The characters are really everything in this novel.  Mickey is the father, suffering from early dementia, and it was always his job to take care of the family.  The mom is now deceased but I got the impression that she made up a lot of medical ailments for attention, to the point where it nearly ruined Sunday, the daughter’s, life.  Shane is the youngest child and has some kind of developmental disorder that took up even more of the siblings’ time and attention, but they all rallied around him as kids. 

Now as adults, Sunday took off to California in a hurry, and the two remaining middle brothers (5 siblings total) as well as Sunday’s ex, an adopted family member more or less, are left to shoulder the family responsibility.  They are also managing near financial ruin while expanding their pub business. Enter Sunday coming home in the midst of all of this after a drunk driving crash …. and you have the beginning of We Are the Brennans.

I think the staples of Irish family drama are secrets – check.  Shame – check.  Irish Catholics covering up bad decisions – check. Maybe some undercover or shady business – check.  What set this one apart to me was the strength of the characters, the sibling bonds, the size of the hearts capable of forgiving and moving forward together after the secrets are aired… and who inadvertently saves the day at the end.   The writing is also very smooth and flows well from chapter to chapter despite the different view points, and I do like how each character’s voice is so distinct.

The ending left a lot of things open to interpretation but the main storylines were wrapped up – and this may be added in the final copy but I think it could have used an epilogue.  Give us a glimpse of how everything settled 10 years down the road.  Did true love or duty win out? Did everything work out for better or for worse?  How did the one little boy make out with the family changes? I don’t mind having these questions at the end but I would have 5 starred it with an epilogue.

Celadon puts out some very distinctive literary fiction, I would recommend for fans of family dramas, general fiction, and literary fiction!

Categories
Fantasy

Vows of Gold and Laughter (Book Review) by Edith Pawlicki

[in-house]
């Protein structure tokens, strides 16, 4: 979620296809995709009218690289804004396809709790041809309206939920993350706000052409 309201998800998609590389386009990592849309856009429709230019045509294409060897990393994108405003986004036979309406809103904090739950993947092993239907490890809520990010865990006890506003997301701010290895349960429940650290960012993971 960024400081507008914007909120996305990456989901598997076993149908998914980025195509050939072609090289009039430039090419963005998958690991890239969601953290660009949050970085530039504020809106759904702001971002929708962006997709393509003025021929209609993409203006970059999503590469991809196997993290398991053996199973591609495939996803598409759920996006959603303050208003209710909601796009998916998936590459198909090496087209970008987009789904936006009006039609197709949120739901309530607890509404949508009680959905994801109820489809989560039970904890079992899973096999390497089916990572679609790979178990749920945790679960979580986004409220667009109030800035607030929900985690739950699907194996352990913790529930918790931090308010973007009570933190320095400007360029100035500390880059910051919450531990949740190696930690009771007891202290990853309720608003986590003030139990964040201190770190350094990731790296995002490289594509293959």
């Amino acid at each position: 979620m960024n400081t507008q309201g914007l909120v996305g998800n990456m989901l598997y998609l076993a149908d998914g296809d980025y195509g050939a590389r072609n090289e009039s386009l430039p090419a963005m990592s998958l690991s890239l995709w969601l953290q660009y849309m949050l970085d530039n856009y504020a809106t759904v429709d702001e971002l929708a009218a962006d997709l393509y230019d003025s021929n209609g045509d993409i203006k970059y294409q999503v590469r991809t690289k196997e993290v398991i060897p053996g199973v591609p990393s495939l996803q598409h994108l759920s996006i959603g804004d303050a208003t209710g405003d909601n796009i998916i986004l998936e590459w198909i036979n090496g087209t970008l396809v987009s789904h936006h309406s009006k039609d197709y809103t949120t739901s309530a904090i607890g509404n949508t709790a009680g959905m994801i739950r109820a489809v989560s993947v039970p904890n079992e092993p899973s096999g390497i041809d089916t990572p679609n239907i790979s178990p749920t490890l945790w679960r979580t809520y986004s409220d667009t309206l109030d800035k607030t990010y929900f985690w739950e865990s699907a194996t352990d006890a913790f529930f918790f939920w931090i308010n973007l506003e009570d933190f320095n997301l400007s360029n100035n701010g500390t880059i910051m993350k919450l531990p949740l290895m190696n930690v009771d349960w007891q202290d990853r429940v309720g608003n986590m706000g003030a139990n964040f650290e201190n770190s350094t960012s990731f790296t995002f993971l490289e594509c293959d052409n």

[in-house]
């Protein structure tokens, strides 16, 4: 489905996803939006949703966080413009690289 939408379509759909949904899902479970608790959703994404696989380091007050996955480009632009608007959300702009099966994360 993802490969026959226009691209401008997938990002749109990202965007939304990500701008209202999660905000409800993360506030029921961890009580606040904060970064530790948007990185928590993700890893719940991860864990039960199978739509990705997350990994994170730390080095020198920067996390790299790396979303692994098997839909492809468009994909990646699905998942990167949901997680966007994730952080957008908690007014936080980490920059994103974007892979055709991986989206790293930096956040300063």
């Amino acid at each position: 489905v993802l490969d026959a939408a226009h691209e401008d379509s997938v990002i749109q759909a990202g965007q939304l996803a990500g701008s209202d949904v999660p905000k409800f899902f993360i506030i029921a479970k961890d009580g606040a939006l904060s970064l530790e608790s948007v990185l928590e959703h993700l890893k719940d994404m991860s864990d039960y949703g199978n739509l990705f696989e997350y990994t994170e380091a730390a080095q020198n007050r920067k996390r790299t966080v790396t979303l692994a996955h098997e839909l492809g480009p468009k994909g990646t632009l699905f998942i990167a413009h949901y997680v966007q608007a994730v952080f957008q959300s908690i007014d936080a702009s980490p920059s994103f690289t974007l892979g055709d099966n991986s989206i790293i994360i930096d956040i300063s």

Thank you so much to By the Book VBP for having me on the bookstagram tour for Vows of Gold and Laughter!  I recently read Edith Pawlicki’s debut novel called Minerva, and was extremely excited to see this second novel! I received a lovely finished paperback in exchange for a bookish feature and honest review!

This is an adult fantasy set in a rich world that focuses on Asian mythology, a whole lot of magic, and realizing one’s self worth despite what fate seems to have to store.

Bookish Quick Facts:

  • Title: Vows of Gold and Laughter
  • Series: The Immortal Beings, #1
  • Author: Edith Pawlicki
  • Publisher & Release: Indie, 04/02/21
  • Length: 442 pages
  • Rate & Recommend: 🌟🌟🌟🌟 yes for adult fans of the genre!

Here is the book blurb from Amazon:

The meeting of four lonely immortals will change them – and the world.

High in the Heavens, an immortal court celebrates the betrothal of Jin, Goddess of Beauty, and Xiao, God of Pleasure. But as soon as the vows are made, the Sun Emperor collapses from a death curse.

Raised away from the Sun Court after her mother’s murder, Jin is called a useless goddess, but she is now the emperor’s only hope. The curse’s cure is locked in the Underworld, and even though the court dismisses him as a hopeless alcoholic, Xiao vows to help his betrothed find the lost key.

They hire a thief who is more interested in stealing the groom than recovering the key, and begin their search at the legendary grave of the Great Warrior – only it turns out he never died. Tens of millennia old, he is a master of everything but his own heart.

Their journey takes them from the icy peaks of the White Mountain and the lush banks of the Kuanbai River to the palace of the Sea Dragon and the halls of the Moon Deer, through court intrigue and bloody battles, power struggles and magical traps. Heaven, Earth, and the Underworld will forever celebrate their triumphs – and mourn their mistakes.

This is an indie novel that really deserves all the hype of a traditionally published piece of work.  Pawlicki takes us all over the fictional world, into various palaces and homes of the immortals from the Heavens to the Underworld, on a quest to save a despicable ruler, through two love stories and complicated friendships, as well as on a journey of self-discovery than can only be achieved through learning the truth about the past.

The Worldbuilding is richly described, with colorful palaces and equally colorful immortals.  Quite literally because the most powerful gods are colors.  We learn the physical lay of the land, the fauna, weather, food, music, and many local and court customs that help flesh out the world.  It was definitely a little overwhelming at times but there are diagrams to help remember what is where and who is who.

The Characters: The characters are very much part of the world, as Pawlicki realizes and brings to life a full pantheon of Gods and Goddesses, deities, and immortal beings.  There are four main characters who each have their own major flaws to work through, and it is a joy to watch them interact and learn how to work together.  The banter is pretty entertaining at times, and other times quite serious.  The thief, the warrior, the beauty, and…. well I guess the alcoholic, but he’s really a giant cinnamon roll and pretty powerful in his own right.